Some Terrifying Numbers
So a lot of us have spent the past month or two staring at some scary numbers and working out their implications. These numbers are based on counts, even if the authors had to make some assumptions and do some arithmetic to turn something they can count into what they want to know. I spend a lot of time staring at Greek numbers for barbarian armies, and if they were based on counts they are hard to understand:
- If we have multiple sources, they give numbers which vary widely, even if they all drew on the same earlier writers
- The smallest Greek number for a barbarian army, 100,000, is as big as the largest army we can document in western Eurasia before the Napoleonic Wars, even if we are very generous about what counts as ‘documentation’ (hard-hearted historians would say we need archives so no army strength can be known until about a thousand years ago)
- The smallest Greek number for a barbarian army is about as many as the biggest army which any Near Eastern ruler claims to have commanded.
- Either there are no numbers for individual units, or the numbers given add up to a much smaller number than the grand total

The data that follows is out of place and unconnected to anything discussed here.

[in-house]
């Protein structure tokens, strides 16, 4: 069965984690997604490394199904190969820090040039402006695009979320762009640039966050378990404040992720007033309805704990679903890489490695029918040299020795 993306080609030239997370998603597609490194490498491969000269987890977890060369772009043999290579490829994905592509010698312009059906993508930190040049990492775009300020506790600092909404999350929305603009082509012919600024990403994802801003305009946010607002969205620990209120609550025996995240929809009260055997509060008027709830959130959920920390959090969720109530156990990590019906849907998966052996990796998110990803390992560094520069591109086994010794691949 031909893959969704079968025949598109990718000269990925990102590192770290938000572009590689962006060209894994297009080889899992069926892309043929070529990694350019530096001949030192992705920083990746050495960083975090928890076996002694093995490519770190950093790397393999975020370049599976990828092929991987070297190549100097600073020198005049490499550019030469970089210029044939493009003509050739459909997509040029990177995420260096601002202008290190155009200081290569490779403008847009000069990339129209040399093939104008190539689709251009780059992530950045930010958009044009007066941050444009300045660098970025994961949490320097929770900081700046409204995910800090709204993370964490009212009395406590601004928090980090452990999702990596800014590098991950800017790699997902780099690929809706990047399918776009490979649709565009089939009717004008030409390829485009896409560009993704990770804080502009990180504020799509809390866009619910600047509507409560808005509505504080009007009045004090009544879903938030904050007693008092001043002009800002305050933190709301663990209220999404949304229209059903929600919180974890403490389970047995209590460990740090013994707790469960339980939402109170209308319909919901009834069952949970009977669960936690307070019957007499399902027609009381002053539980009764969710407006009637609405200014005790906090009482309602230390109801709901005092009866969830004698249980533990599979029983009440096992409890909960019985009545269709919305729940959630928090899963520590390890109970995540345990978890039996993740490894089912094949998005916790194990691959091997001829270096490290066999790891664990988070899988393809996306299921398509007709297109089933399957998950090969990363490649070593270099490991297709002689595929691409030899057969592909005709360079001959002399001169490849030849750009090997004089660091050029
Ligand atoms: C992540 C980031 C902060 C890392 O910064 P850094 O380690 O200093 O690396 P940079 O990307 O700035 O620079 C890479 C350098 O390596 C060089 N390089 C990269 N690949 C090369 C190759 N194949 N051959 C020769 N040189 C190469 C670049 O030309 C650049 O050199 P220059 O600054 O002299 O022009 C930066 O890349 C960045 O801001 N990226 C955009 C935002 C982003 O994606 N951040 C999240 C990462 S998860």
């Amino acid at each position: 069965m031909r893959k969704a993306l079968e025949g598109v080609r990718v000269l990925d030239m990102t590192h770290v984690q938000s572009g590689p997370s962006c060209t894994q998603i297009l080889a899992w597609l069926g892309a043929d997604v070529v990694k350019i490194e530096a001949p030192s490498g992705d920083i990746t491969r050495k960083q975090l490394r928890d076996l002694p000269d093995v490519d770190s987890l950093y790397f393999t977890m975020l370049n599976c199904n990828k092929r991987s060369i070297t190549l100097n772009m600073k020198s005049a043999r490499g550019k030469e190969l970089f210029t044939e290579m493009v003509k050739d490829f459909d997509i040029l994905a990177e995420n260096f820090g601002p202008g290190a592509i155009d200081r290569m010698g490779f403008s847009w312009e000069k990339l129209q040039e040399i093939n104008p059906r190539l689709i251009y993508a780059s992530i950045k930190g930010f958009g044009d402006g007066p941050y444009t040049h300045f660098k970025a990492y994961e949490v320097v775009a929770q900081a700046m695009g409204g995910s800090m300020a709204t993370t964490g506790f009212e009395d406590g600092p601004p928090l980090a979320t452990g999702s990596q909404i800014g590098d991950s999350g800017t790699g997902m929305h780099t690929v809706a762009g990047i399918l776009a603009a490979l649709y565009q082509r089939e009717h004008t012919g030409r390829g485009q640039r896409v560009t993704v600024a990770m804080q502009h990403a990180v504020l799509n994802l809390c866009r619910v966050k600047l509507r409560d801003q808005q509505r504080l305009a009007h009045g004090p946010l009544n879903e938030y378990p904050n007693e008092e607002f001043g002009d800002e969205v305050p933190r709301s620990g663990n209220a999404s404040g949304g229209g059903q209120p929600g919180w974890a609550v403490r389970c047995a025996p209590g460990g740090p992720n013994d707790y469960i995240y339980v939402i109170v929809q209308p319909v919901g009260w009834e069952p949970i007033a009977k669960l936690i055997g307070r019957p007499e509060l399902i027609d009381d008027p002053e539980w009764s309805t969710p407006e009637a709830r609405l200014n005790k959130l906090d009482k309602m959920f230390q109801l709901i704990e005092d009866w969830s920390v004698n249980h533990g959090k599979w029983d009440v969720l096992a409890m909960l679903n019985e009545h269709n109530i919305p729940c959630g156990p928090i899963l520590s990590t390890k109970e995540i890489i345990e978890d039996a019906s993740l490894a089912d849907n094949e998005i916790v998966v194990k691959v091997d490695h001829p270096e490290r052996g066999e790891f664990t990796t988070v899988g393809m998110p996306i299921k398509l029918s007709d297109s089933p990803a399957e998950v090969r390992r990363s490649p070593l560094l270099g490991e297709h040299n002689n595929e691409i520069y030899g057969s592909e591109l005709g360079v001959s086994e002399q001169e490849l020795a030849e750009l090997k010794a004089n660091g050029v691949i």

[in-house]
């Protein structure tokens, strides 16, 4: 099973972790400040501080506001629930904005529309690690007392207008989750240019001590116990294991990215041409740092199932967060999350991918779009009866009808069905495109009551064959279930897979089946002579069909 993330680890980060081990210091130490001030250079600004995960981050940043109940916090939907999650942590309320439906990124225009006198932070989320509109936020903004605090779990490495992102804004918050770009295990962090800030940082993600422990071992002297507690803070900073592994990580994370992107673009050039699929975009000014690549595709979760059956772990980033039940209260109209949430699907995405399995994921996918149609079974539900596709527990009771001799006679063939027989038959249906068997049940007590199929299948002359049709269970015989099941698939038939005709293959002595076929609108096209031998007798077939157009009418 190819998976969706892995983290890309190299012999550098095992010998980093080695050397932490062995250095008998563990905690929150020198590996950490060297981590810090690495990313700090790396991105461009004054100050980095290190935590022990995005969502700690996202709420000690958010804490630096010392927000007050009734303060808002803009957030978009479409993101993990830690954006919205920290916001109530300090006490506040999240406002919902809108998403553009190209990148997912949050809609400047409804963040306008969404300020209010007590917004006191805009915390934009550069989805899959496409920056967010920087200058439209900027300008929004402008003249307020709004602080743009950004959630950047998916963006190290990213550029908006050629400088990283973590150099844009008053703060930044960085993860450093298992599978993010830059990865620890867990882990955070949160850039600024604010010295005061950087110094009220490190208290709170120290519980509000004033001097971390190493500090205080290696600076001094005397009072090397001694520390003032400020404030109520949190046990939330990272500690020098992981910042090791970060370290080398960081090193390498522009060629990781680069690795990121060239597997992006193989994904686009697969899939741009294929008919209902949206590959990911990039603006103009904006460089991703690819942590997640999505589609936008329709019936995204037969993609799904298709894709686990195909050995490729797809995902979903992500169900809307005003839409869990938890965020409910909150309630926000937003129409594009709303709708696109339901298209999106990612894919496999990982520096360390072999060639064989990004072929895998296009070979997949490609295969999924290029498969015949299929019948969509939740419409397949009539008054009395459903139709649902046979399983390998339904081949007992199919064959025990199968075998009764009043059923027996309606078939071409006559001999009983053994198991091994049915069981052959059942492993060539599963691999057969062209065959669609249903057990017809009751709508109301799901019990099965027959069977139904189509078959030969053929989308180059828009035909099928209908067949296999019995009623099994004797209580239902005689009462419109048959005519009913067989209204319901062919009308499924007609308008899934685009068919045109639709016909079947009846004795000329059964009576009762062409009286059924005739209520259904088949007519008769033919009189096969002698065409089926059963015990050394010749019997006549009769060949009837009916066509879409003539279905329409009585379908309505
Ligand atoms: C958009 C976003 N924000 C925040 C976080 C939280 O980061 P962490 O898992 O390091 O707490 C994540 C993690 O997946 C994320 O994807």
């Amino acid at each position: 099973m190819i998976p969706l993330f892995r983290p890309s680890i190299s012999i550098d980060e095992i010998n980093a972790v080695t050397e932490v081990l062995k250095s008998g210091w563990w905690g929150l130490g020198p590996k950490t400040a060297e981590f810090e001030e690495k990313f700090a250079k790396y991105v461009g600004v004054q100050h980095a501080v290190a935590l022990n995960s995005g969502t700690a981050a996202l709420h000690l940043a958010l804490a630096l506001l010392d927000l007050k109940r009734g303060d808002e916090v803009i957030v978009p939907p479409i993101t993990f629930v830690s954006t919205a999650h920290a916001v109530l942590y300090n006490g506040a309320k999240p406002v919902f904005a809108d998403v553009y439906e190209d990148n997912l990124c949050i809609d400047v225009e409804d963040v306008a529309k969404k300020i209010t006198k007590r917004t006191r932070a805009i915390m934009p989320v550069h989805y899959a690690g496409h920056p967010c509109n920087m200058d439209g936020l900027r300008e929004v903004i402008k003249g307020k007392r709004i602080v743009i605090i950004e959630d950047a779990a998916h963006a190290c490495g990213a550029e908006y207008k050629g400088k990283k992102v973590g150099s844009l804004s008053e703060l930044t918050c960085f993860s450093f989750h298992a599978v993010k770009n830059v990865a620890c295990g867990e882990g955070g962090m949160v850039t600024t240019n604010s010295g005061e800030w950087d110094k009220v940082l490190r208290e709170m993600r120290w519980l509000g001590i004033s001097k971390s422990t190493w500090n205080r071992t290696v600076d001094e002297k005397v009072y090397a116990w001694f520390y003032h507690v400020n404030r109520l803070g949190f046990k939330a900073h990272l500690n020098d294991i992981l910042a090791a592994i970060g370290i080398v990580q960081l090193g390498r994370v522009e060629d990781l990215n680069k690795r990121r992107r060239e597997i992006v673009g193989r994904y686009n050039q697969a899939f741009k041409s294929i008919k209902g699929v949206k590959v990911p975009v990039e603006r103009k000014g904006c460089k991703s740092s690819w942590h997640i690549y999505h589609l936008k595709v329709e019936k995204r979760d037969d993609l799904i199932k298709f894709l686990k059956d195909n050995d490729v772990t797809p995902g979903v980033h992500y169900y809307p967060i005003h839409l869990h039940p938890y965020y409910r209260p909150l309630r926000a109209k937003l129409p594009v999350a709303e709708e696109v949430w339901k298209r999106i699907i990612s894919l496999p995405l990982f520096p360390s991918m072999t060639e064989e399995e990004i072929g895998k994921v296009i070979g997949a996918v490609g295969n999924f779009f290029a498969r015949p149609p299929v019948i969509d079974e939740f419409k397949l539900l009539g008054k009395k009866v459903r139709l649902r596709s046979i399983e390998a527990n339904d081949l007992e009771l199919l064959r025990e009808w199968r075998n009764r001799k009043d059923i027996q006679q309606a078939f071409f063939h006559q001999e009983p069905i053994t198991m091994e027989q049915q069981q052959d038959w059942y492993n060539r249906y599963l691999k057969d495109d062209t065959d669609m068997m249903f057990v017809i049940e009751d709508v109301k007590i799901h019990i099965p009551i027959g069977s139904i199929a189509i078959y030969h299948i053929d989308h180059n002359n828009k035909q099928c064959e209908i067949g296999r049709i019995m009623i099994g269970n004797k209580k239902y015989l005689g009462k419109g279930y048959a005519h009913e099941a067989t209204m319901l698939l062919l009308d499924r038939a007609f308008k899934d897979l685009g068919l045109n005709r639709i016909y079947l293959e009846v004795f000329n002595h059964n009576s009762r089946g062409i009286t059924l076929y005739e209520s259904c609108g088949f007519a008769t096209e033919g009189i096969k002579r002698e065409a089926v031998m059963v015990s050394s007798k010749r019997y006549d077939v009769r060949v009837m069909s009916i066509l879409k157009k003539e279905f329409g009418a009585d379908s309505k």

- Usually, no source for the numbers is given: we are not told whether they are an estimate by scouts or by the enemy’s clerks.
- Such vast armies could not march, camp, and fight in the usual fashion or on the described battlefield.
If we assume that these numbers are based on counts, we have to chose one of the figures in our different sources, then ‘correct’ it by adding, subtracting, multiplying or dividing until it fits our expectations. As a fellow named Whatley said in 1920, these theories often sound convincing until you read the next article with another ingenious theory that contradicts the first one. So assuming that these numbers are based on counts has not lead to new knowledge that people with different perspectives can agree on, it has just lead to endless arguments and speculation.
So a few years ago, I asked myself what would we expect to see if these numbers are drawn from something other than counting. And instead of looking at different writers’ figures for the same army, I looked for the same number in stories about different armies. Have a look at the
fifteen eighteen lines on this table and decide if you see what I see.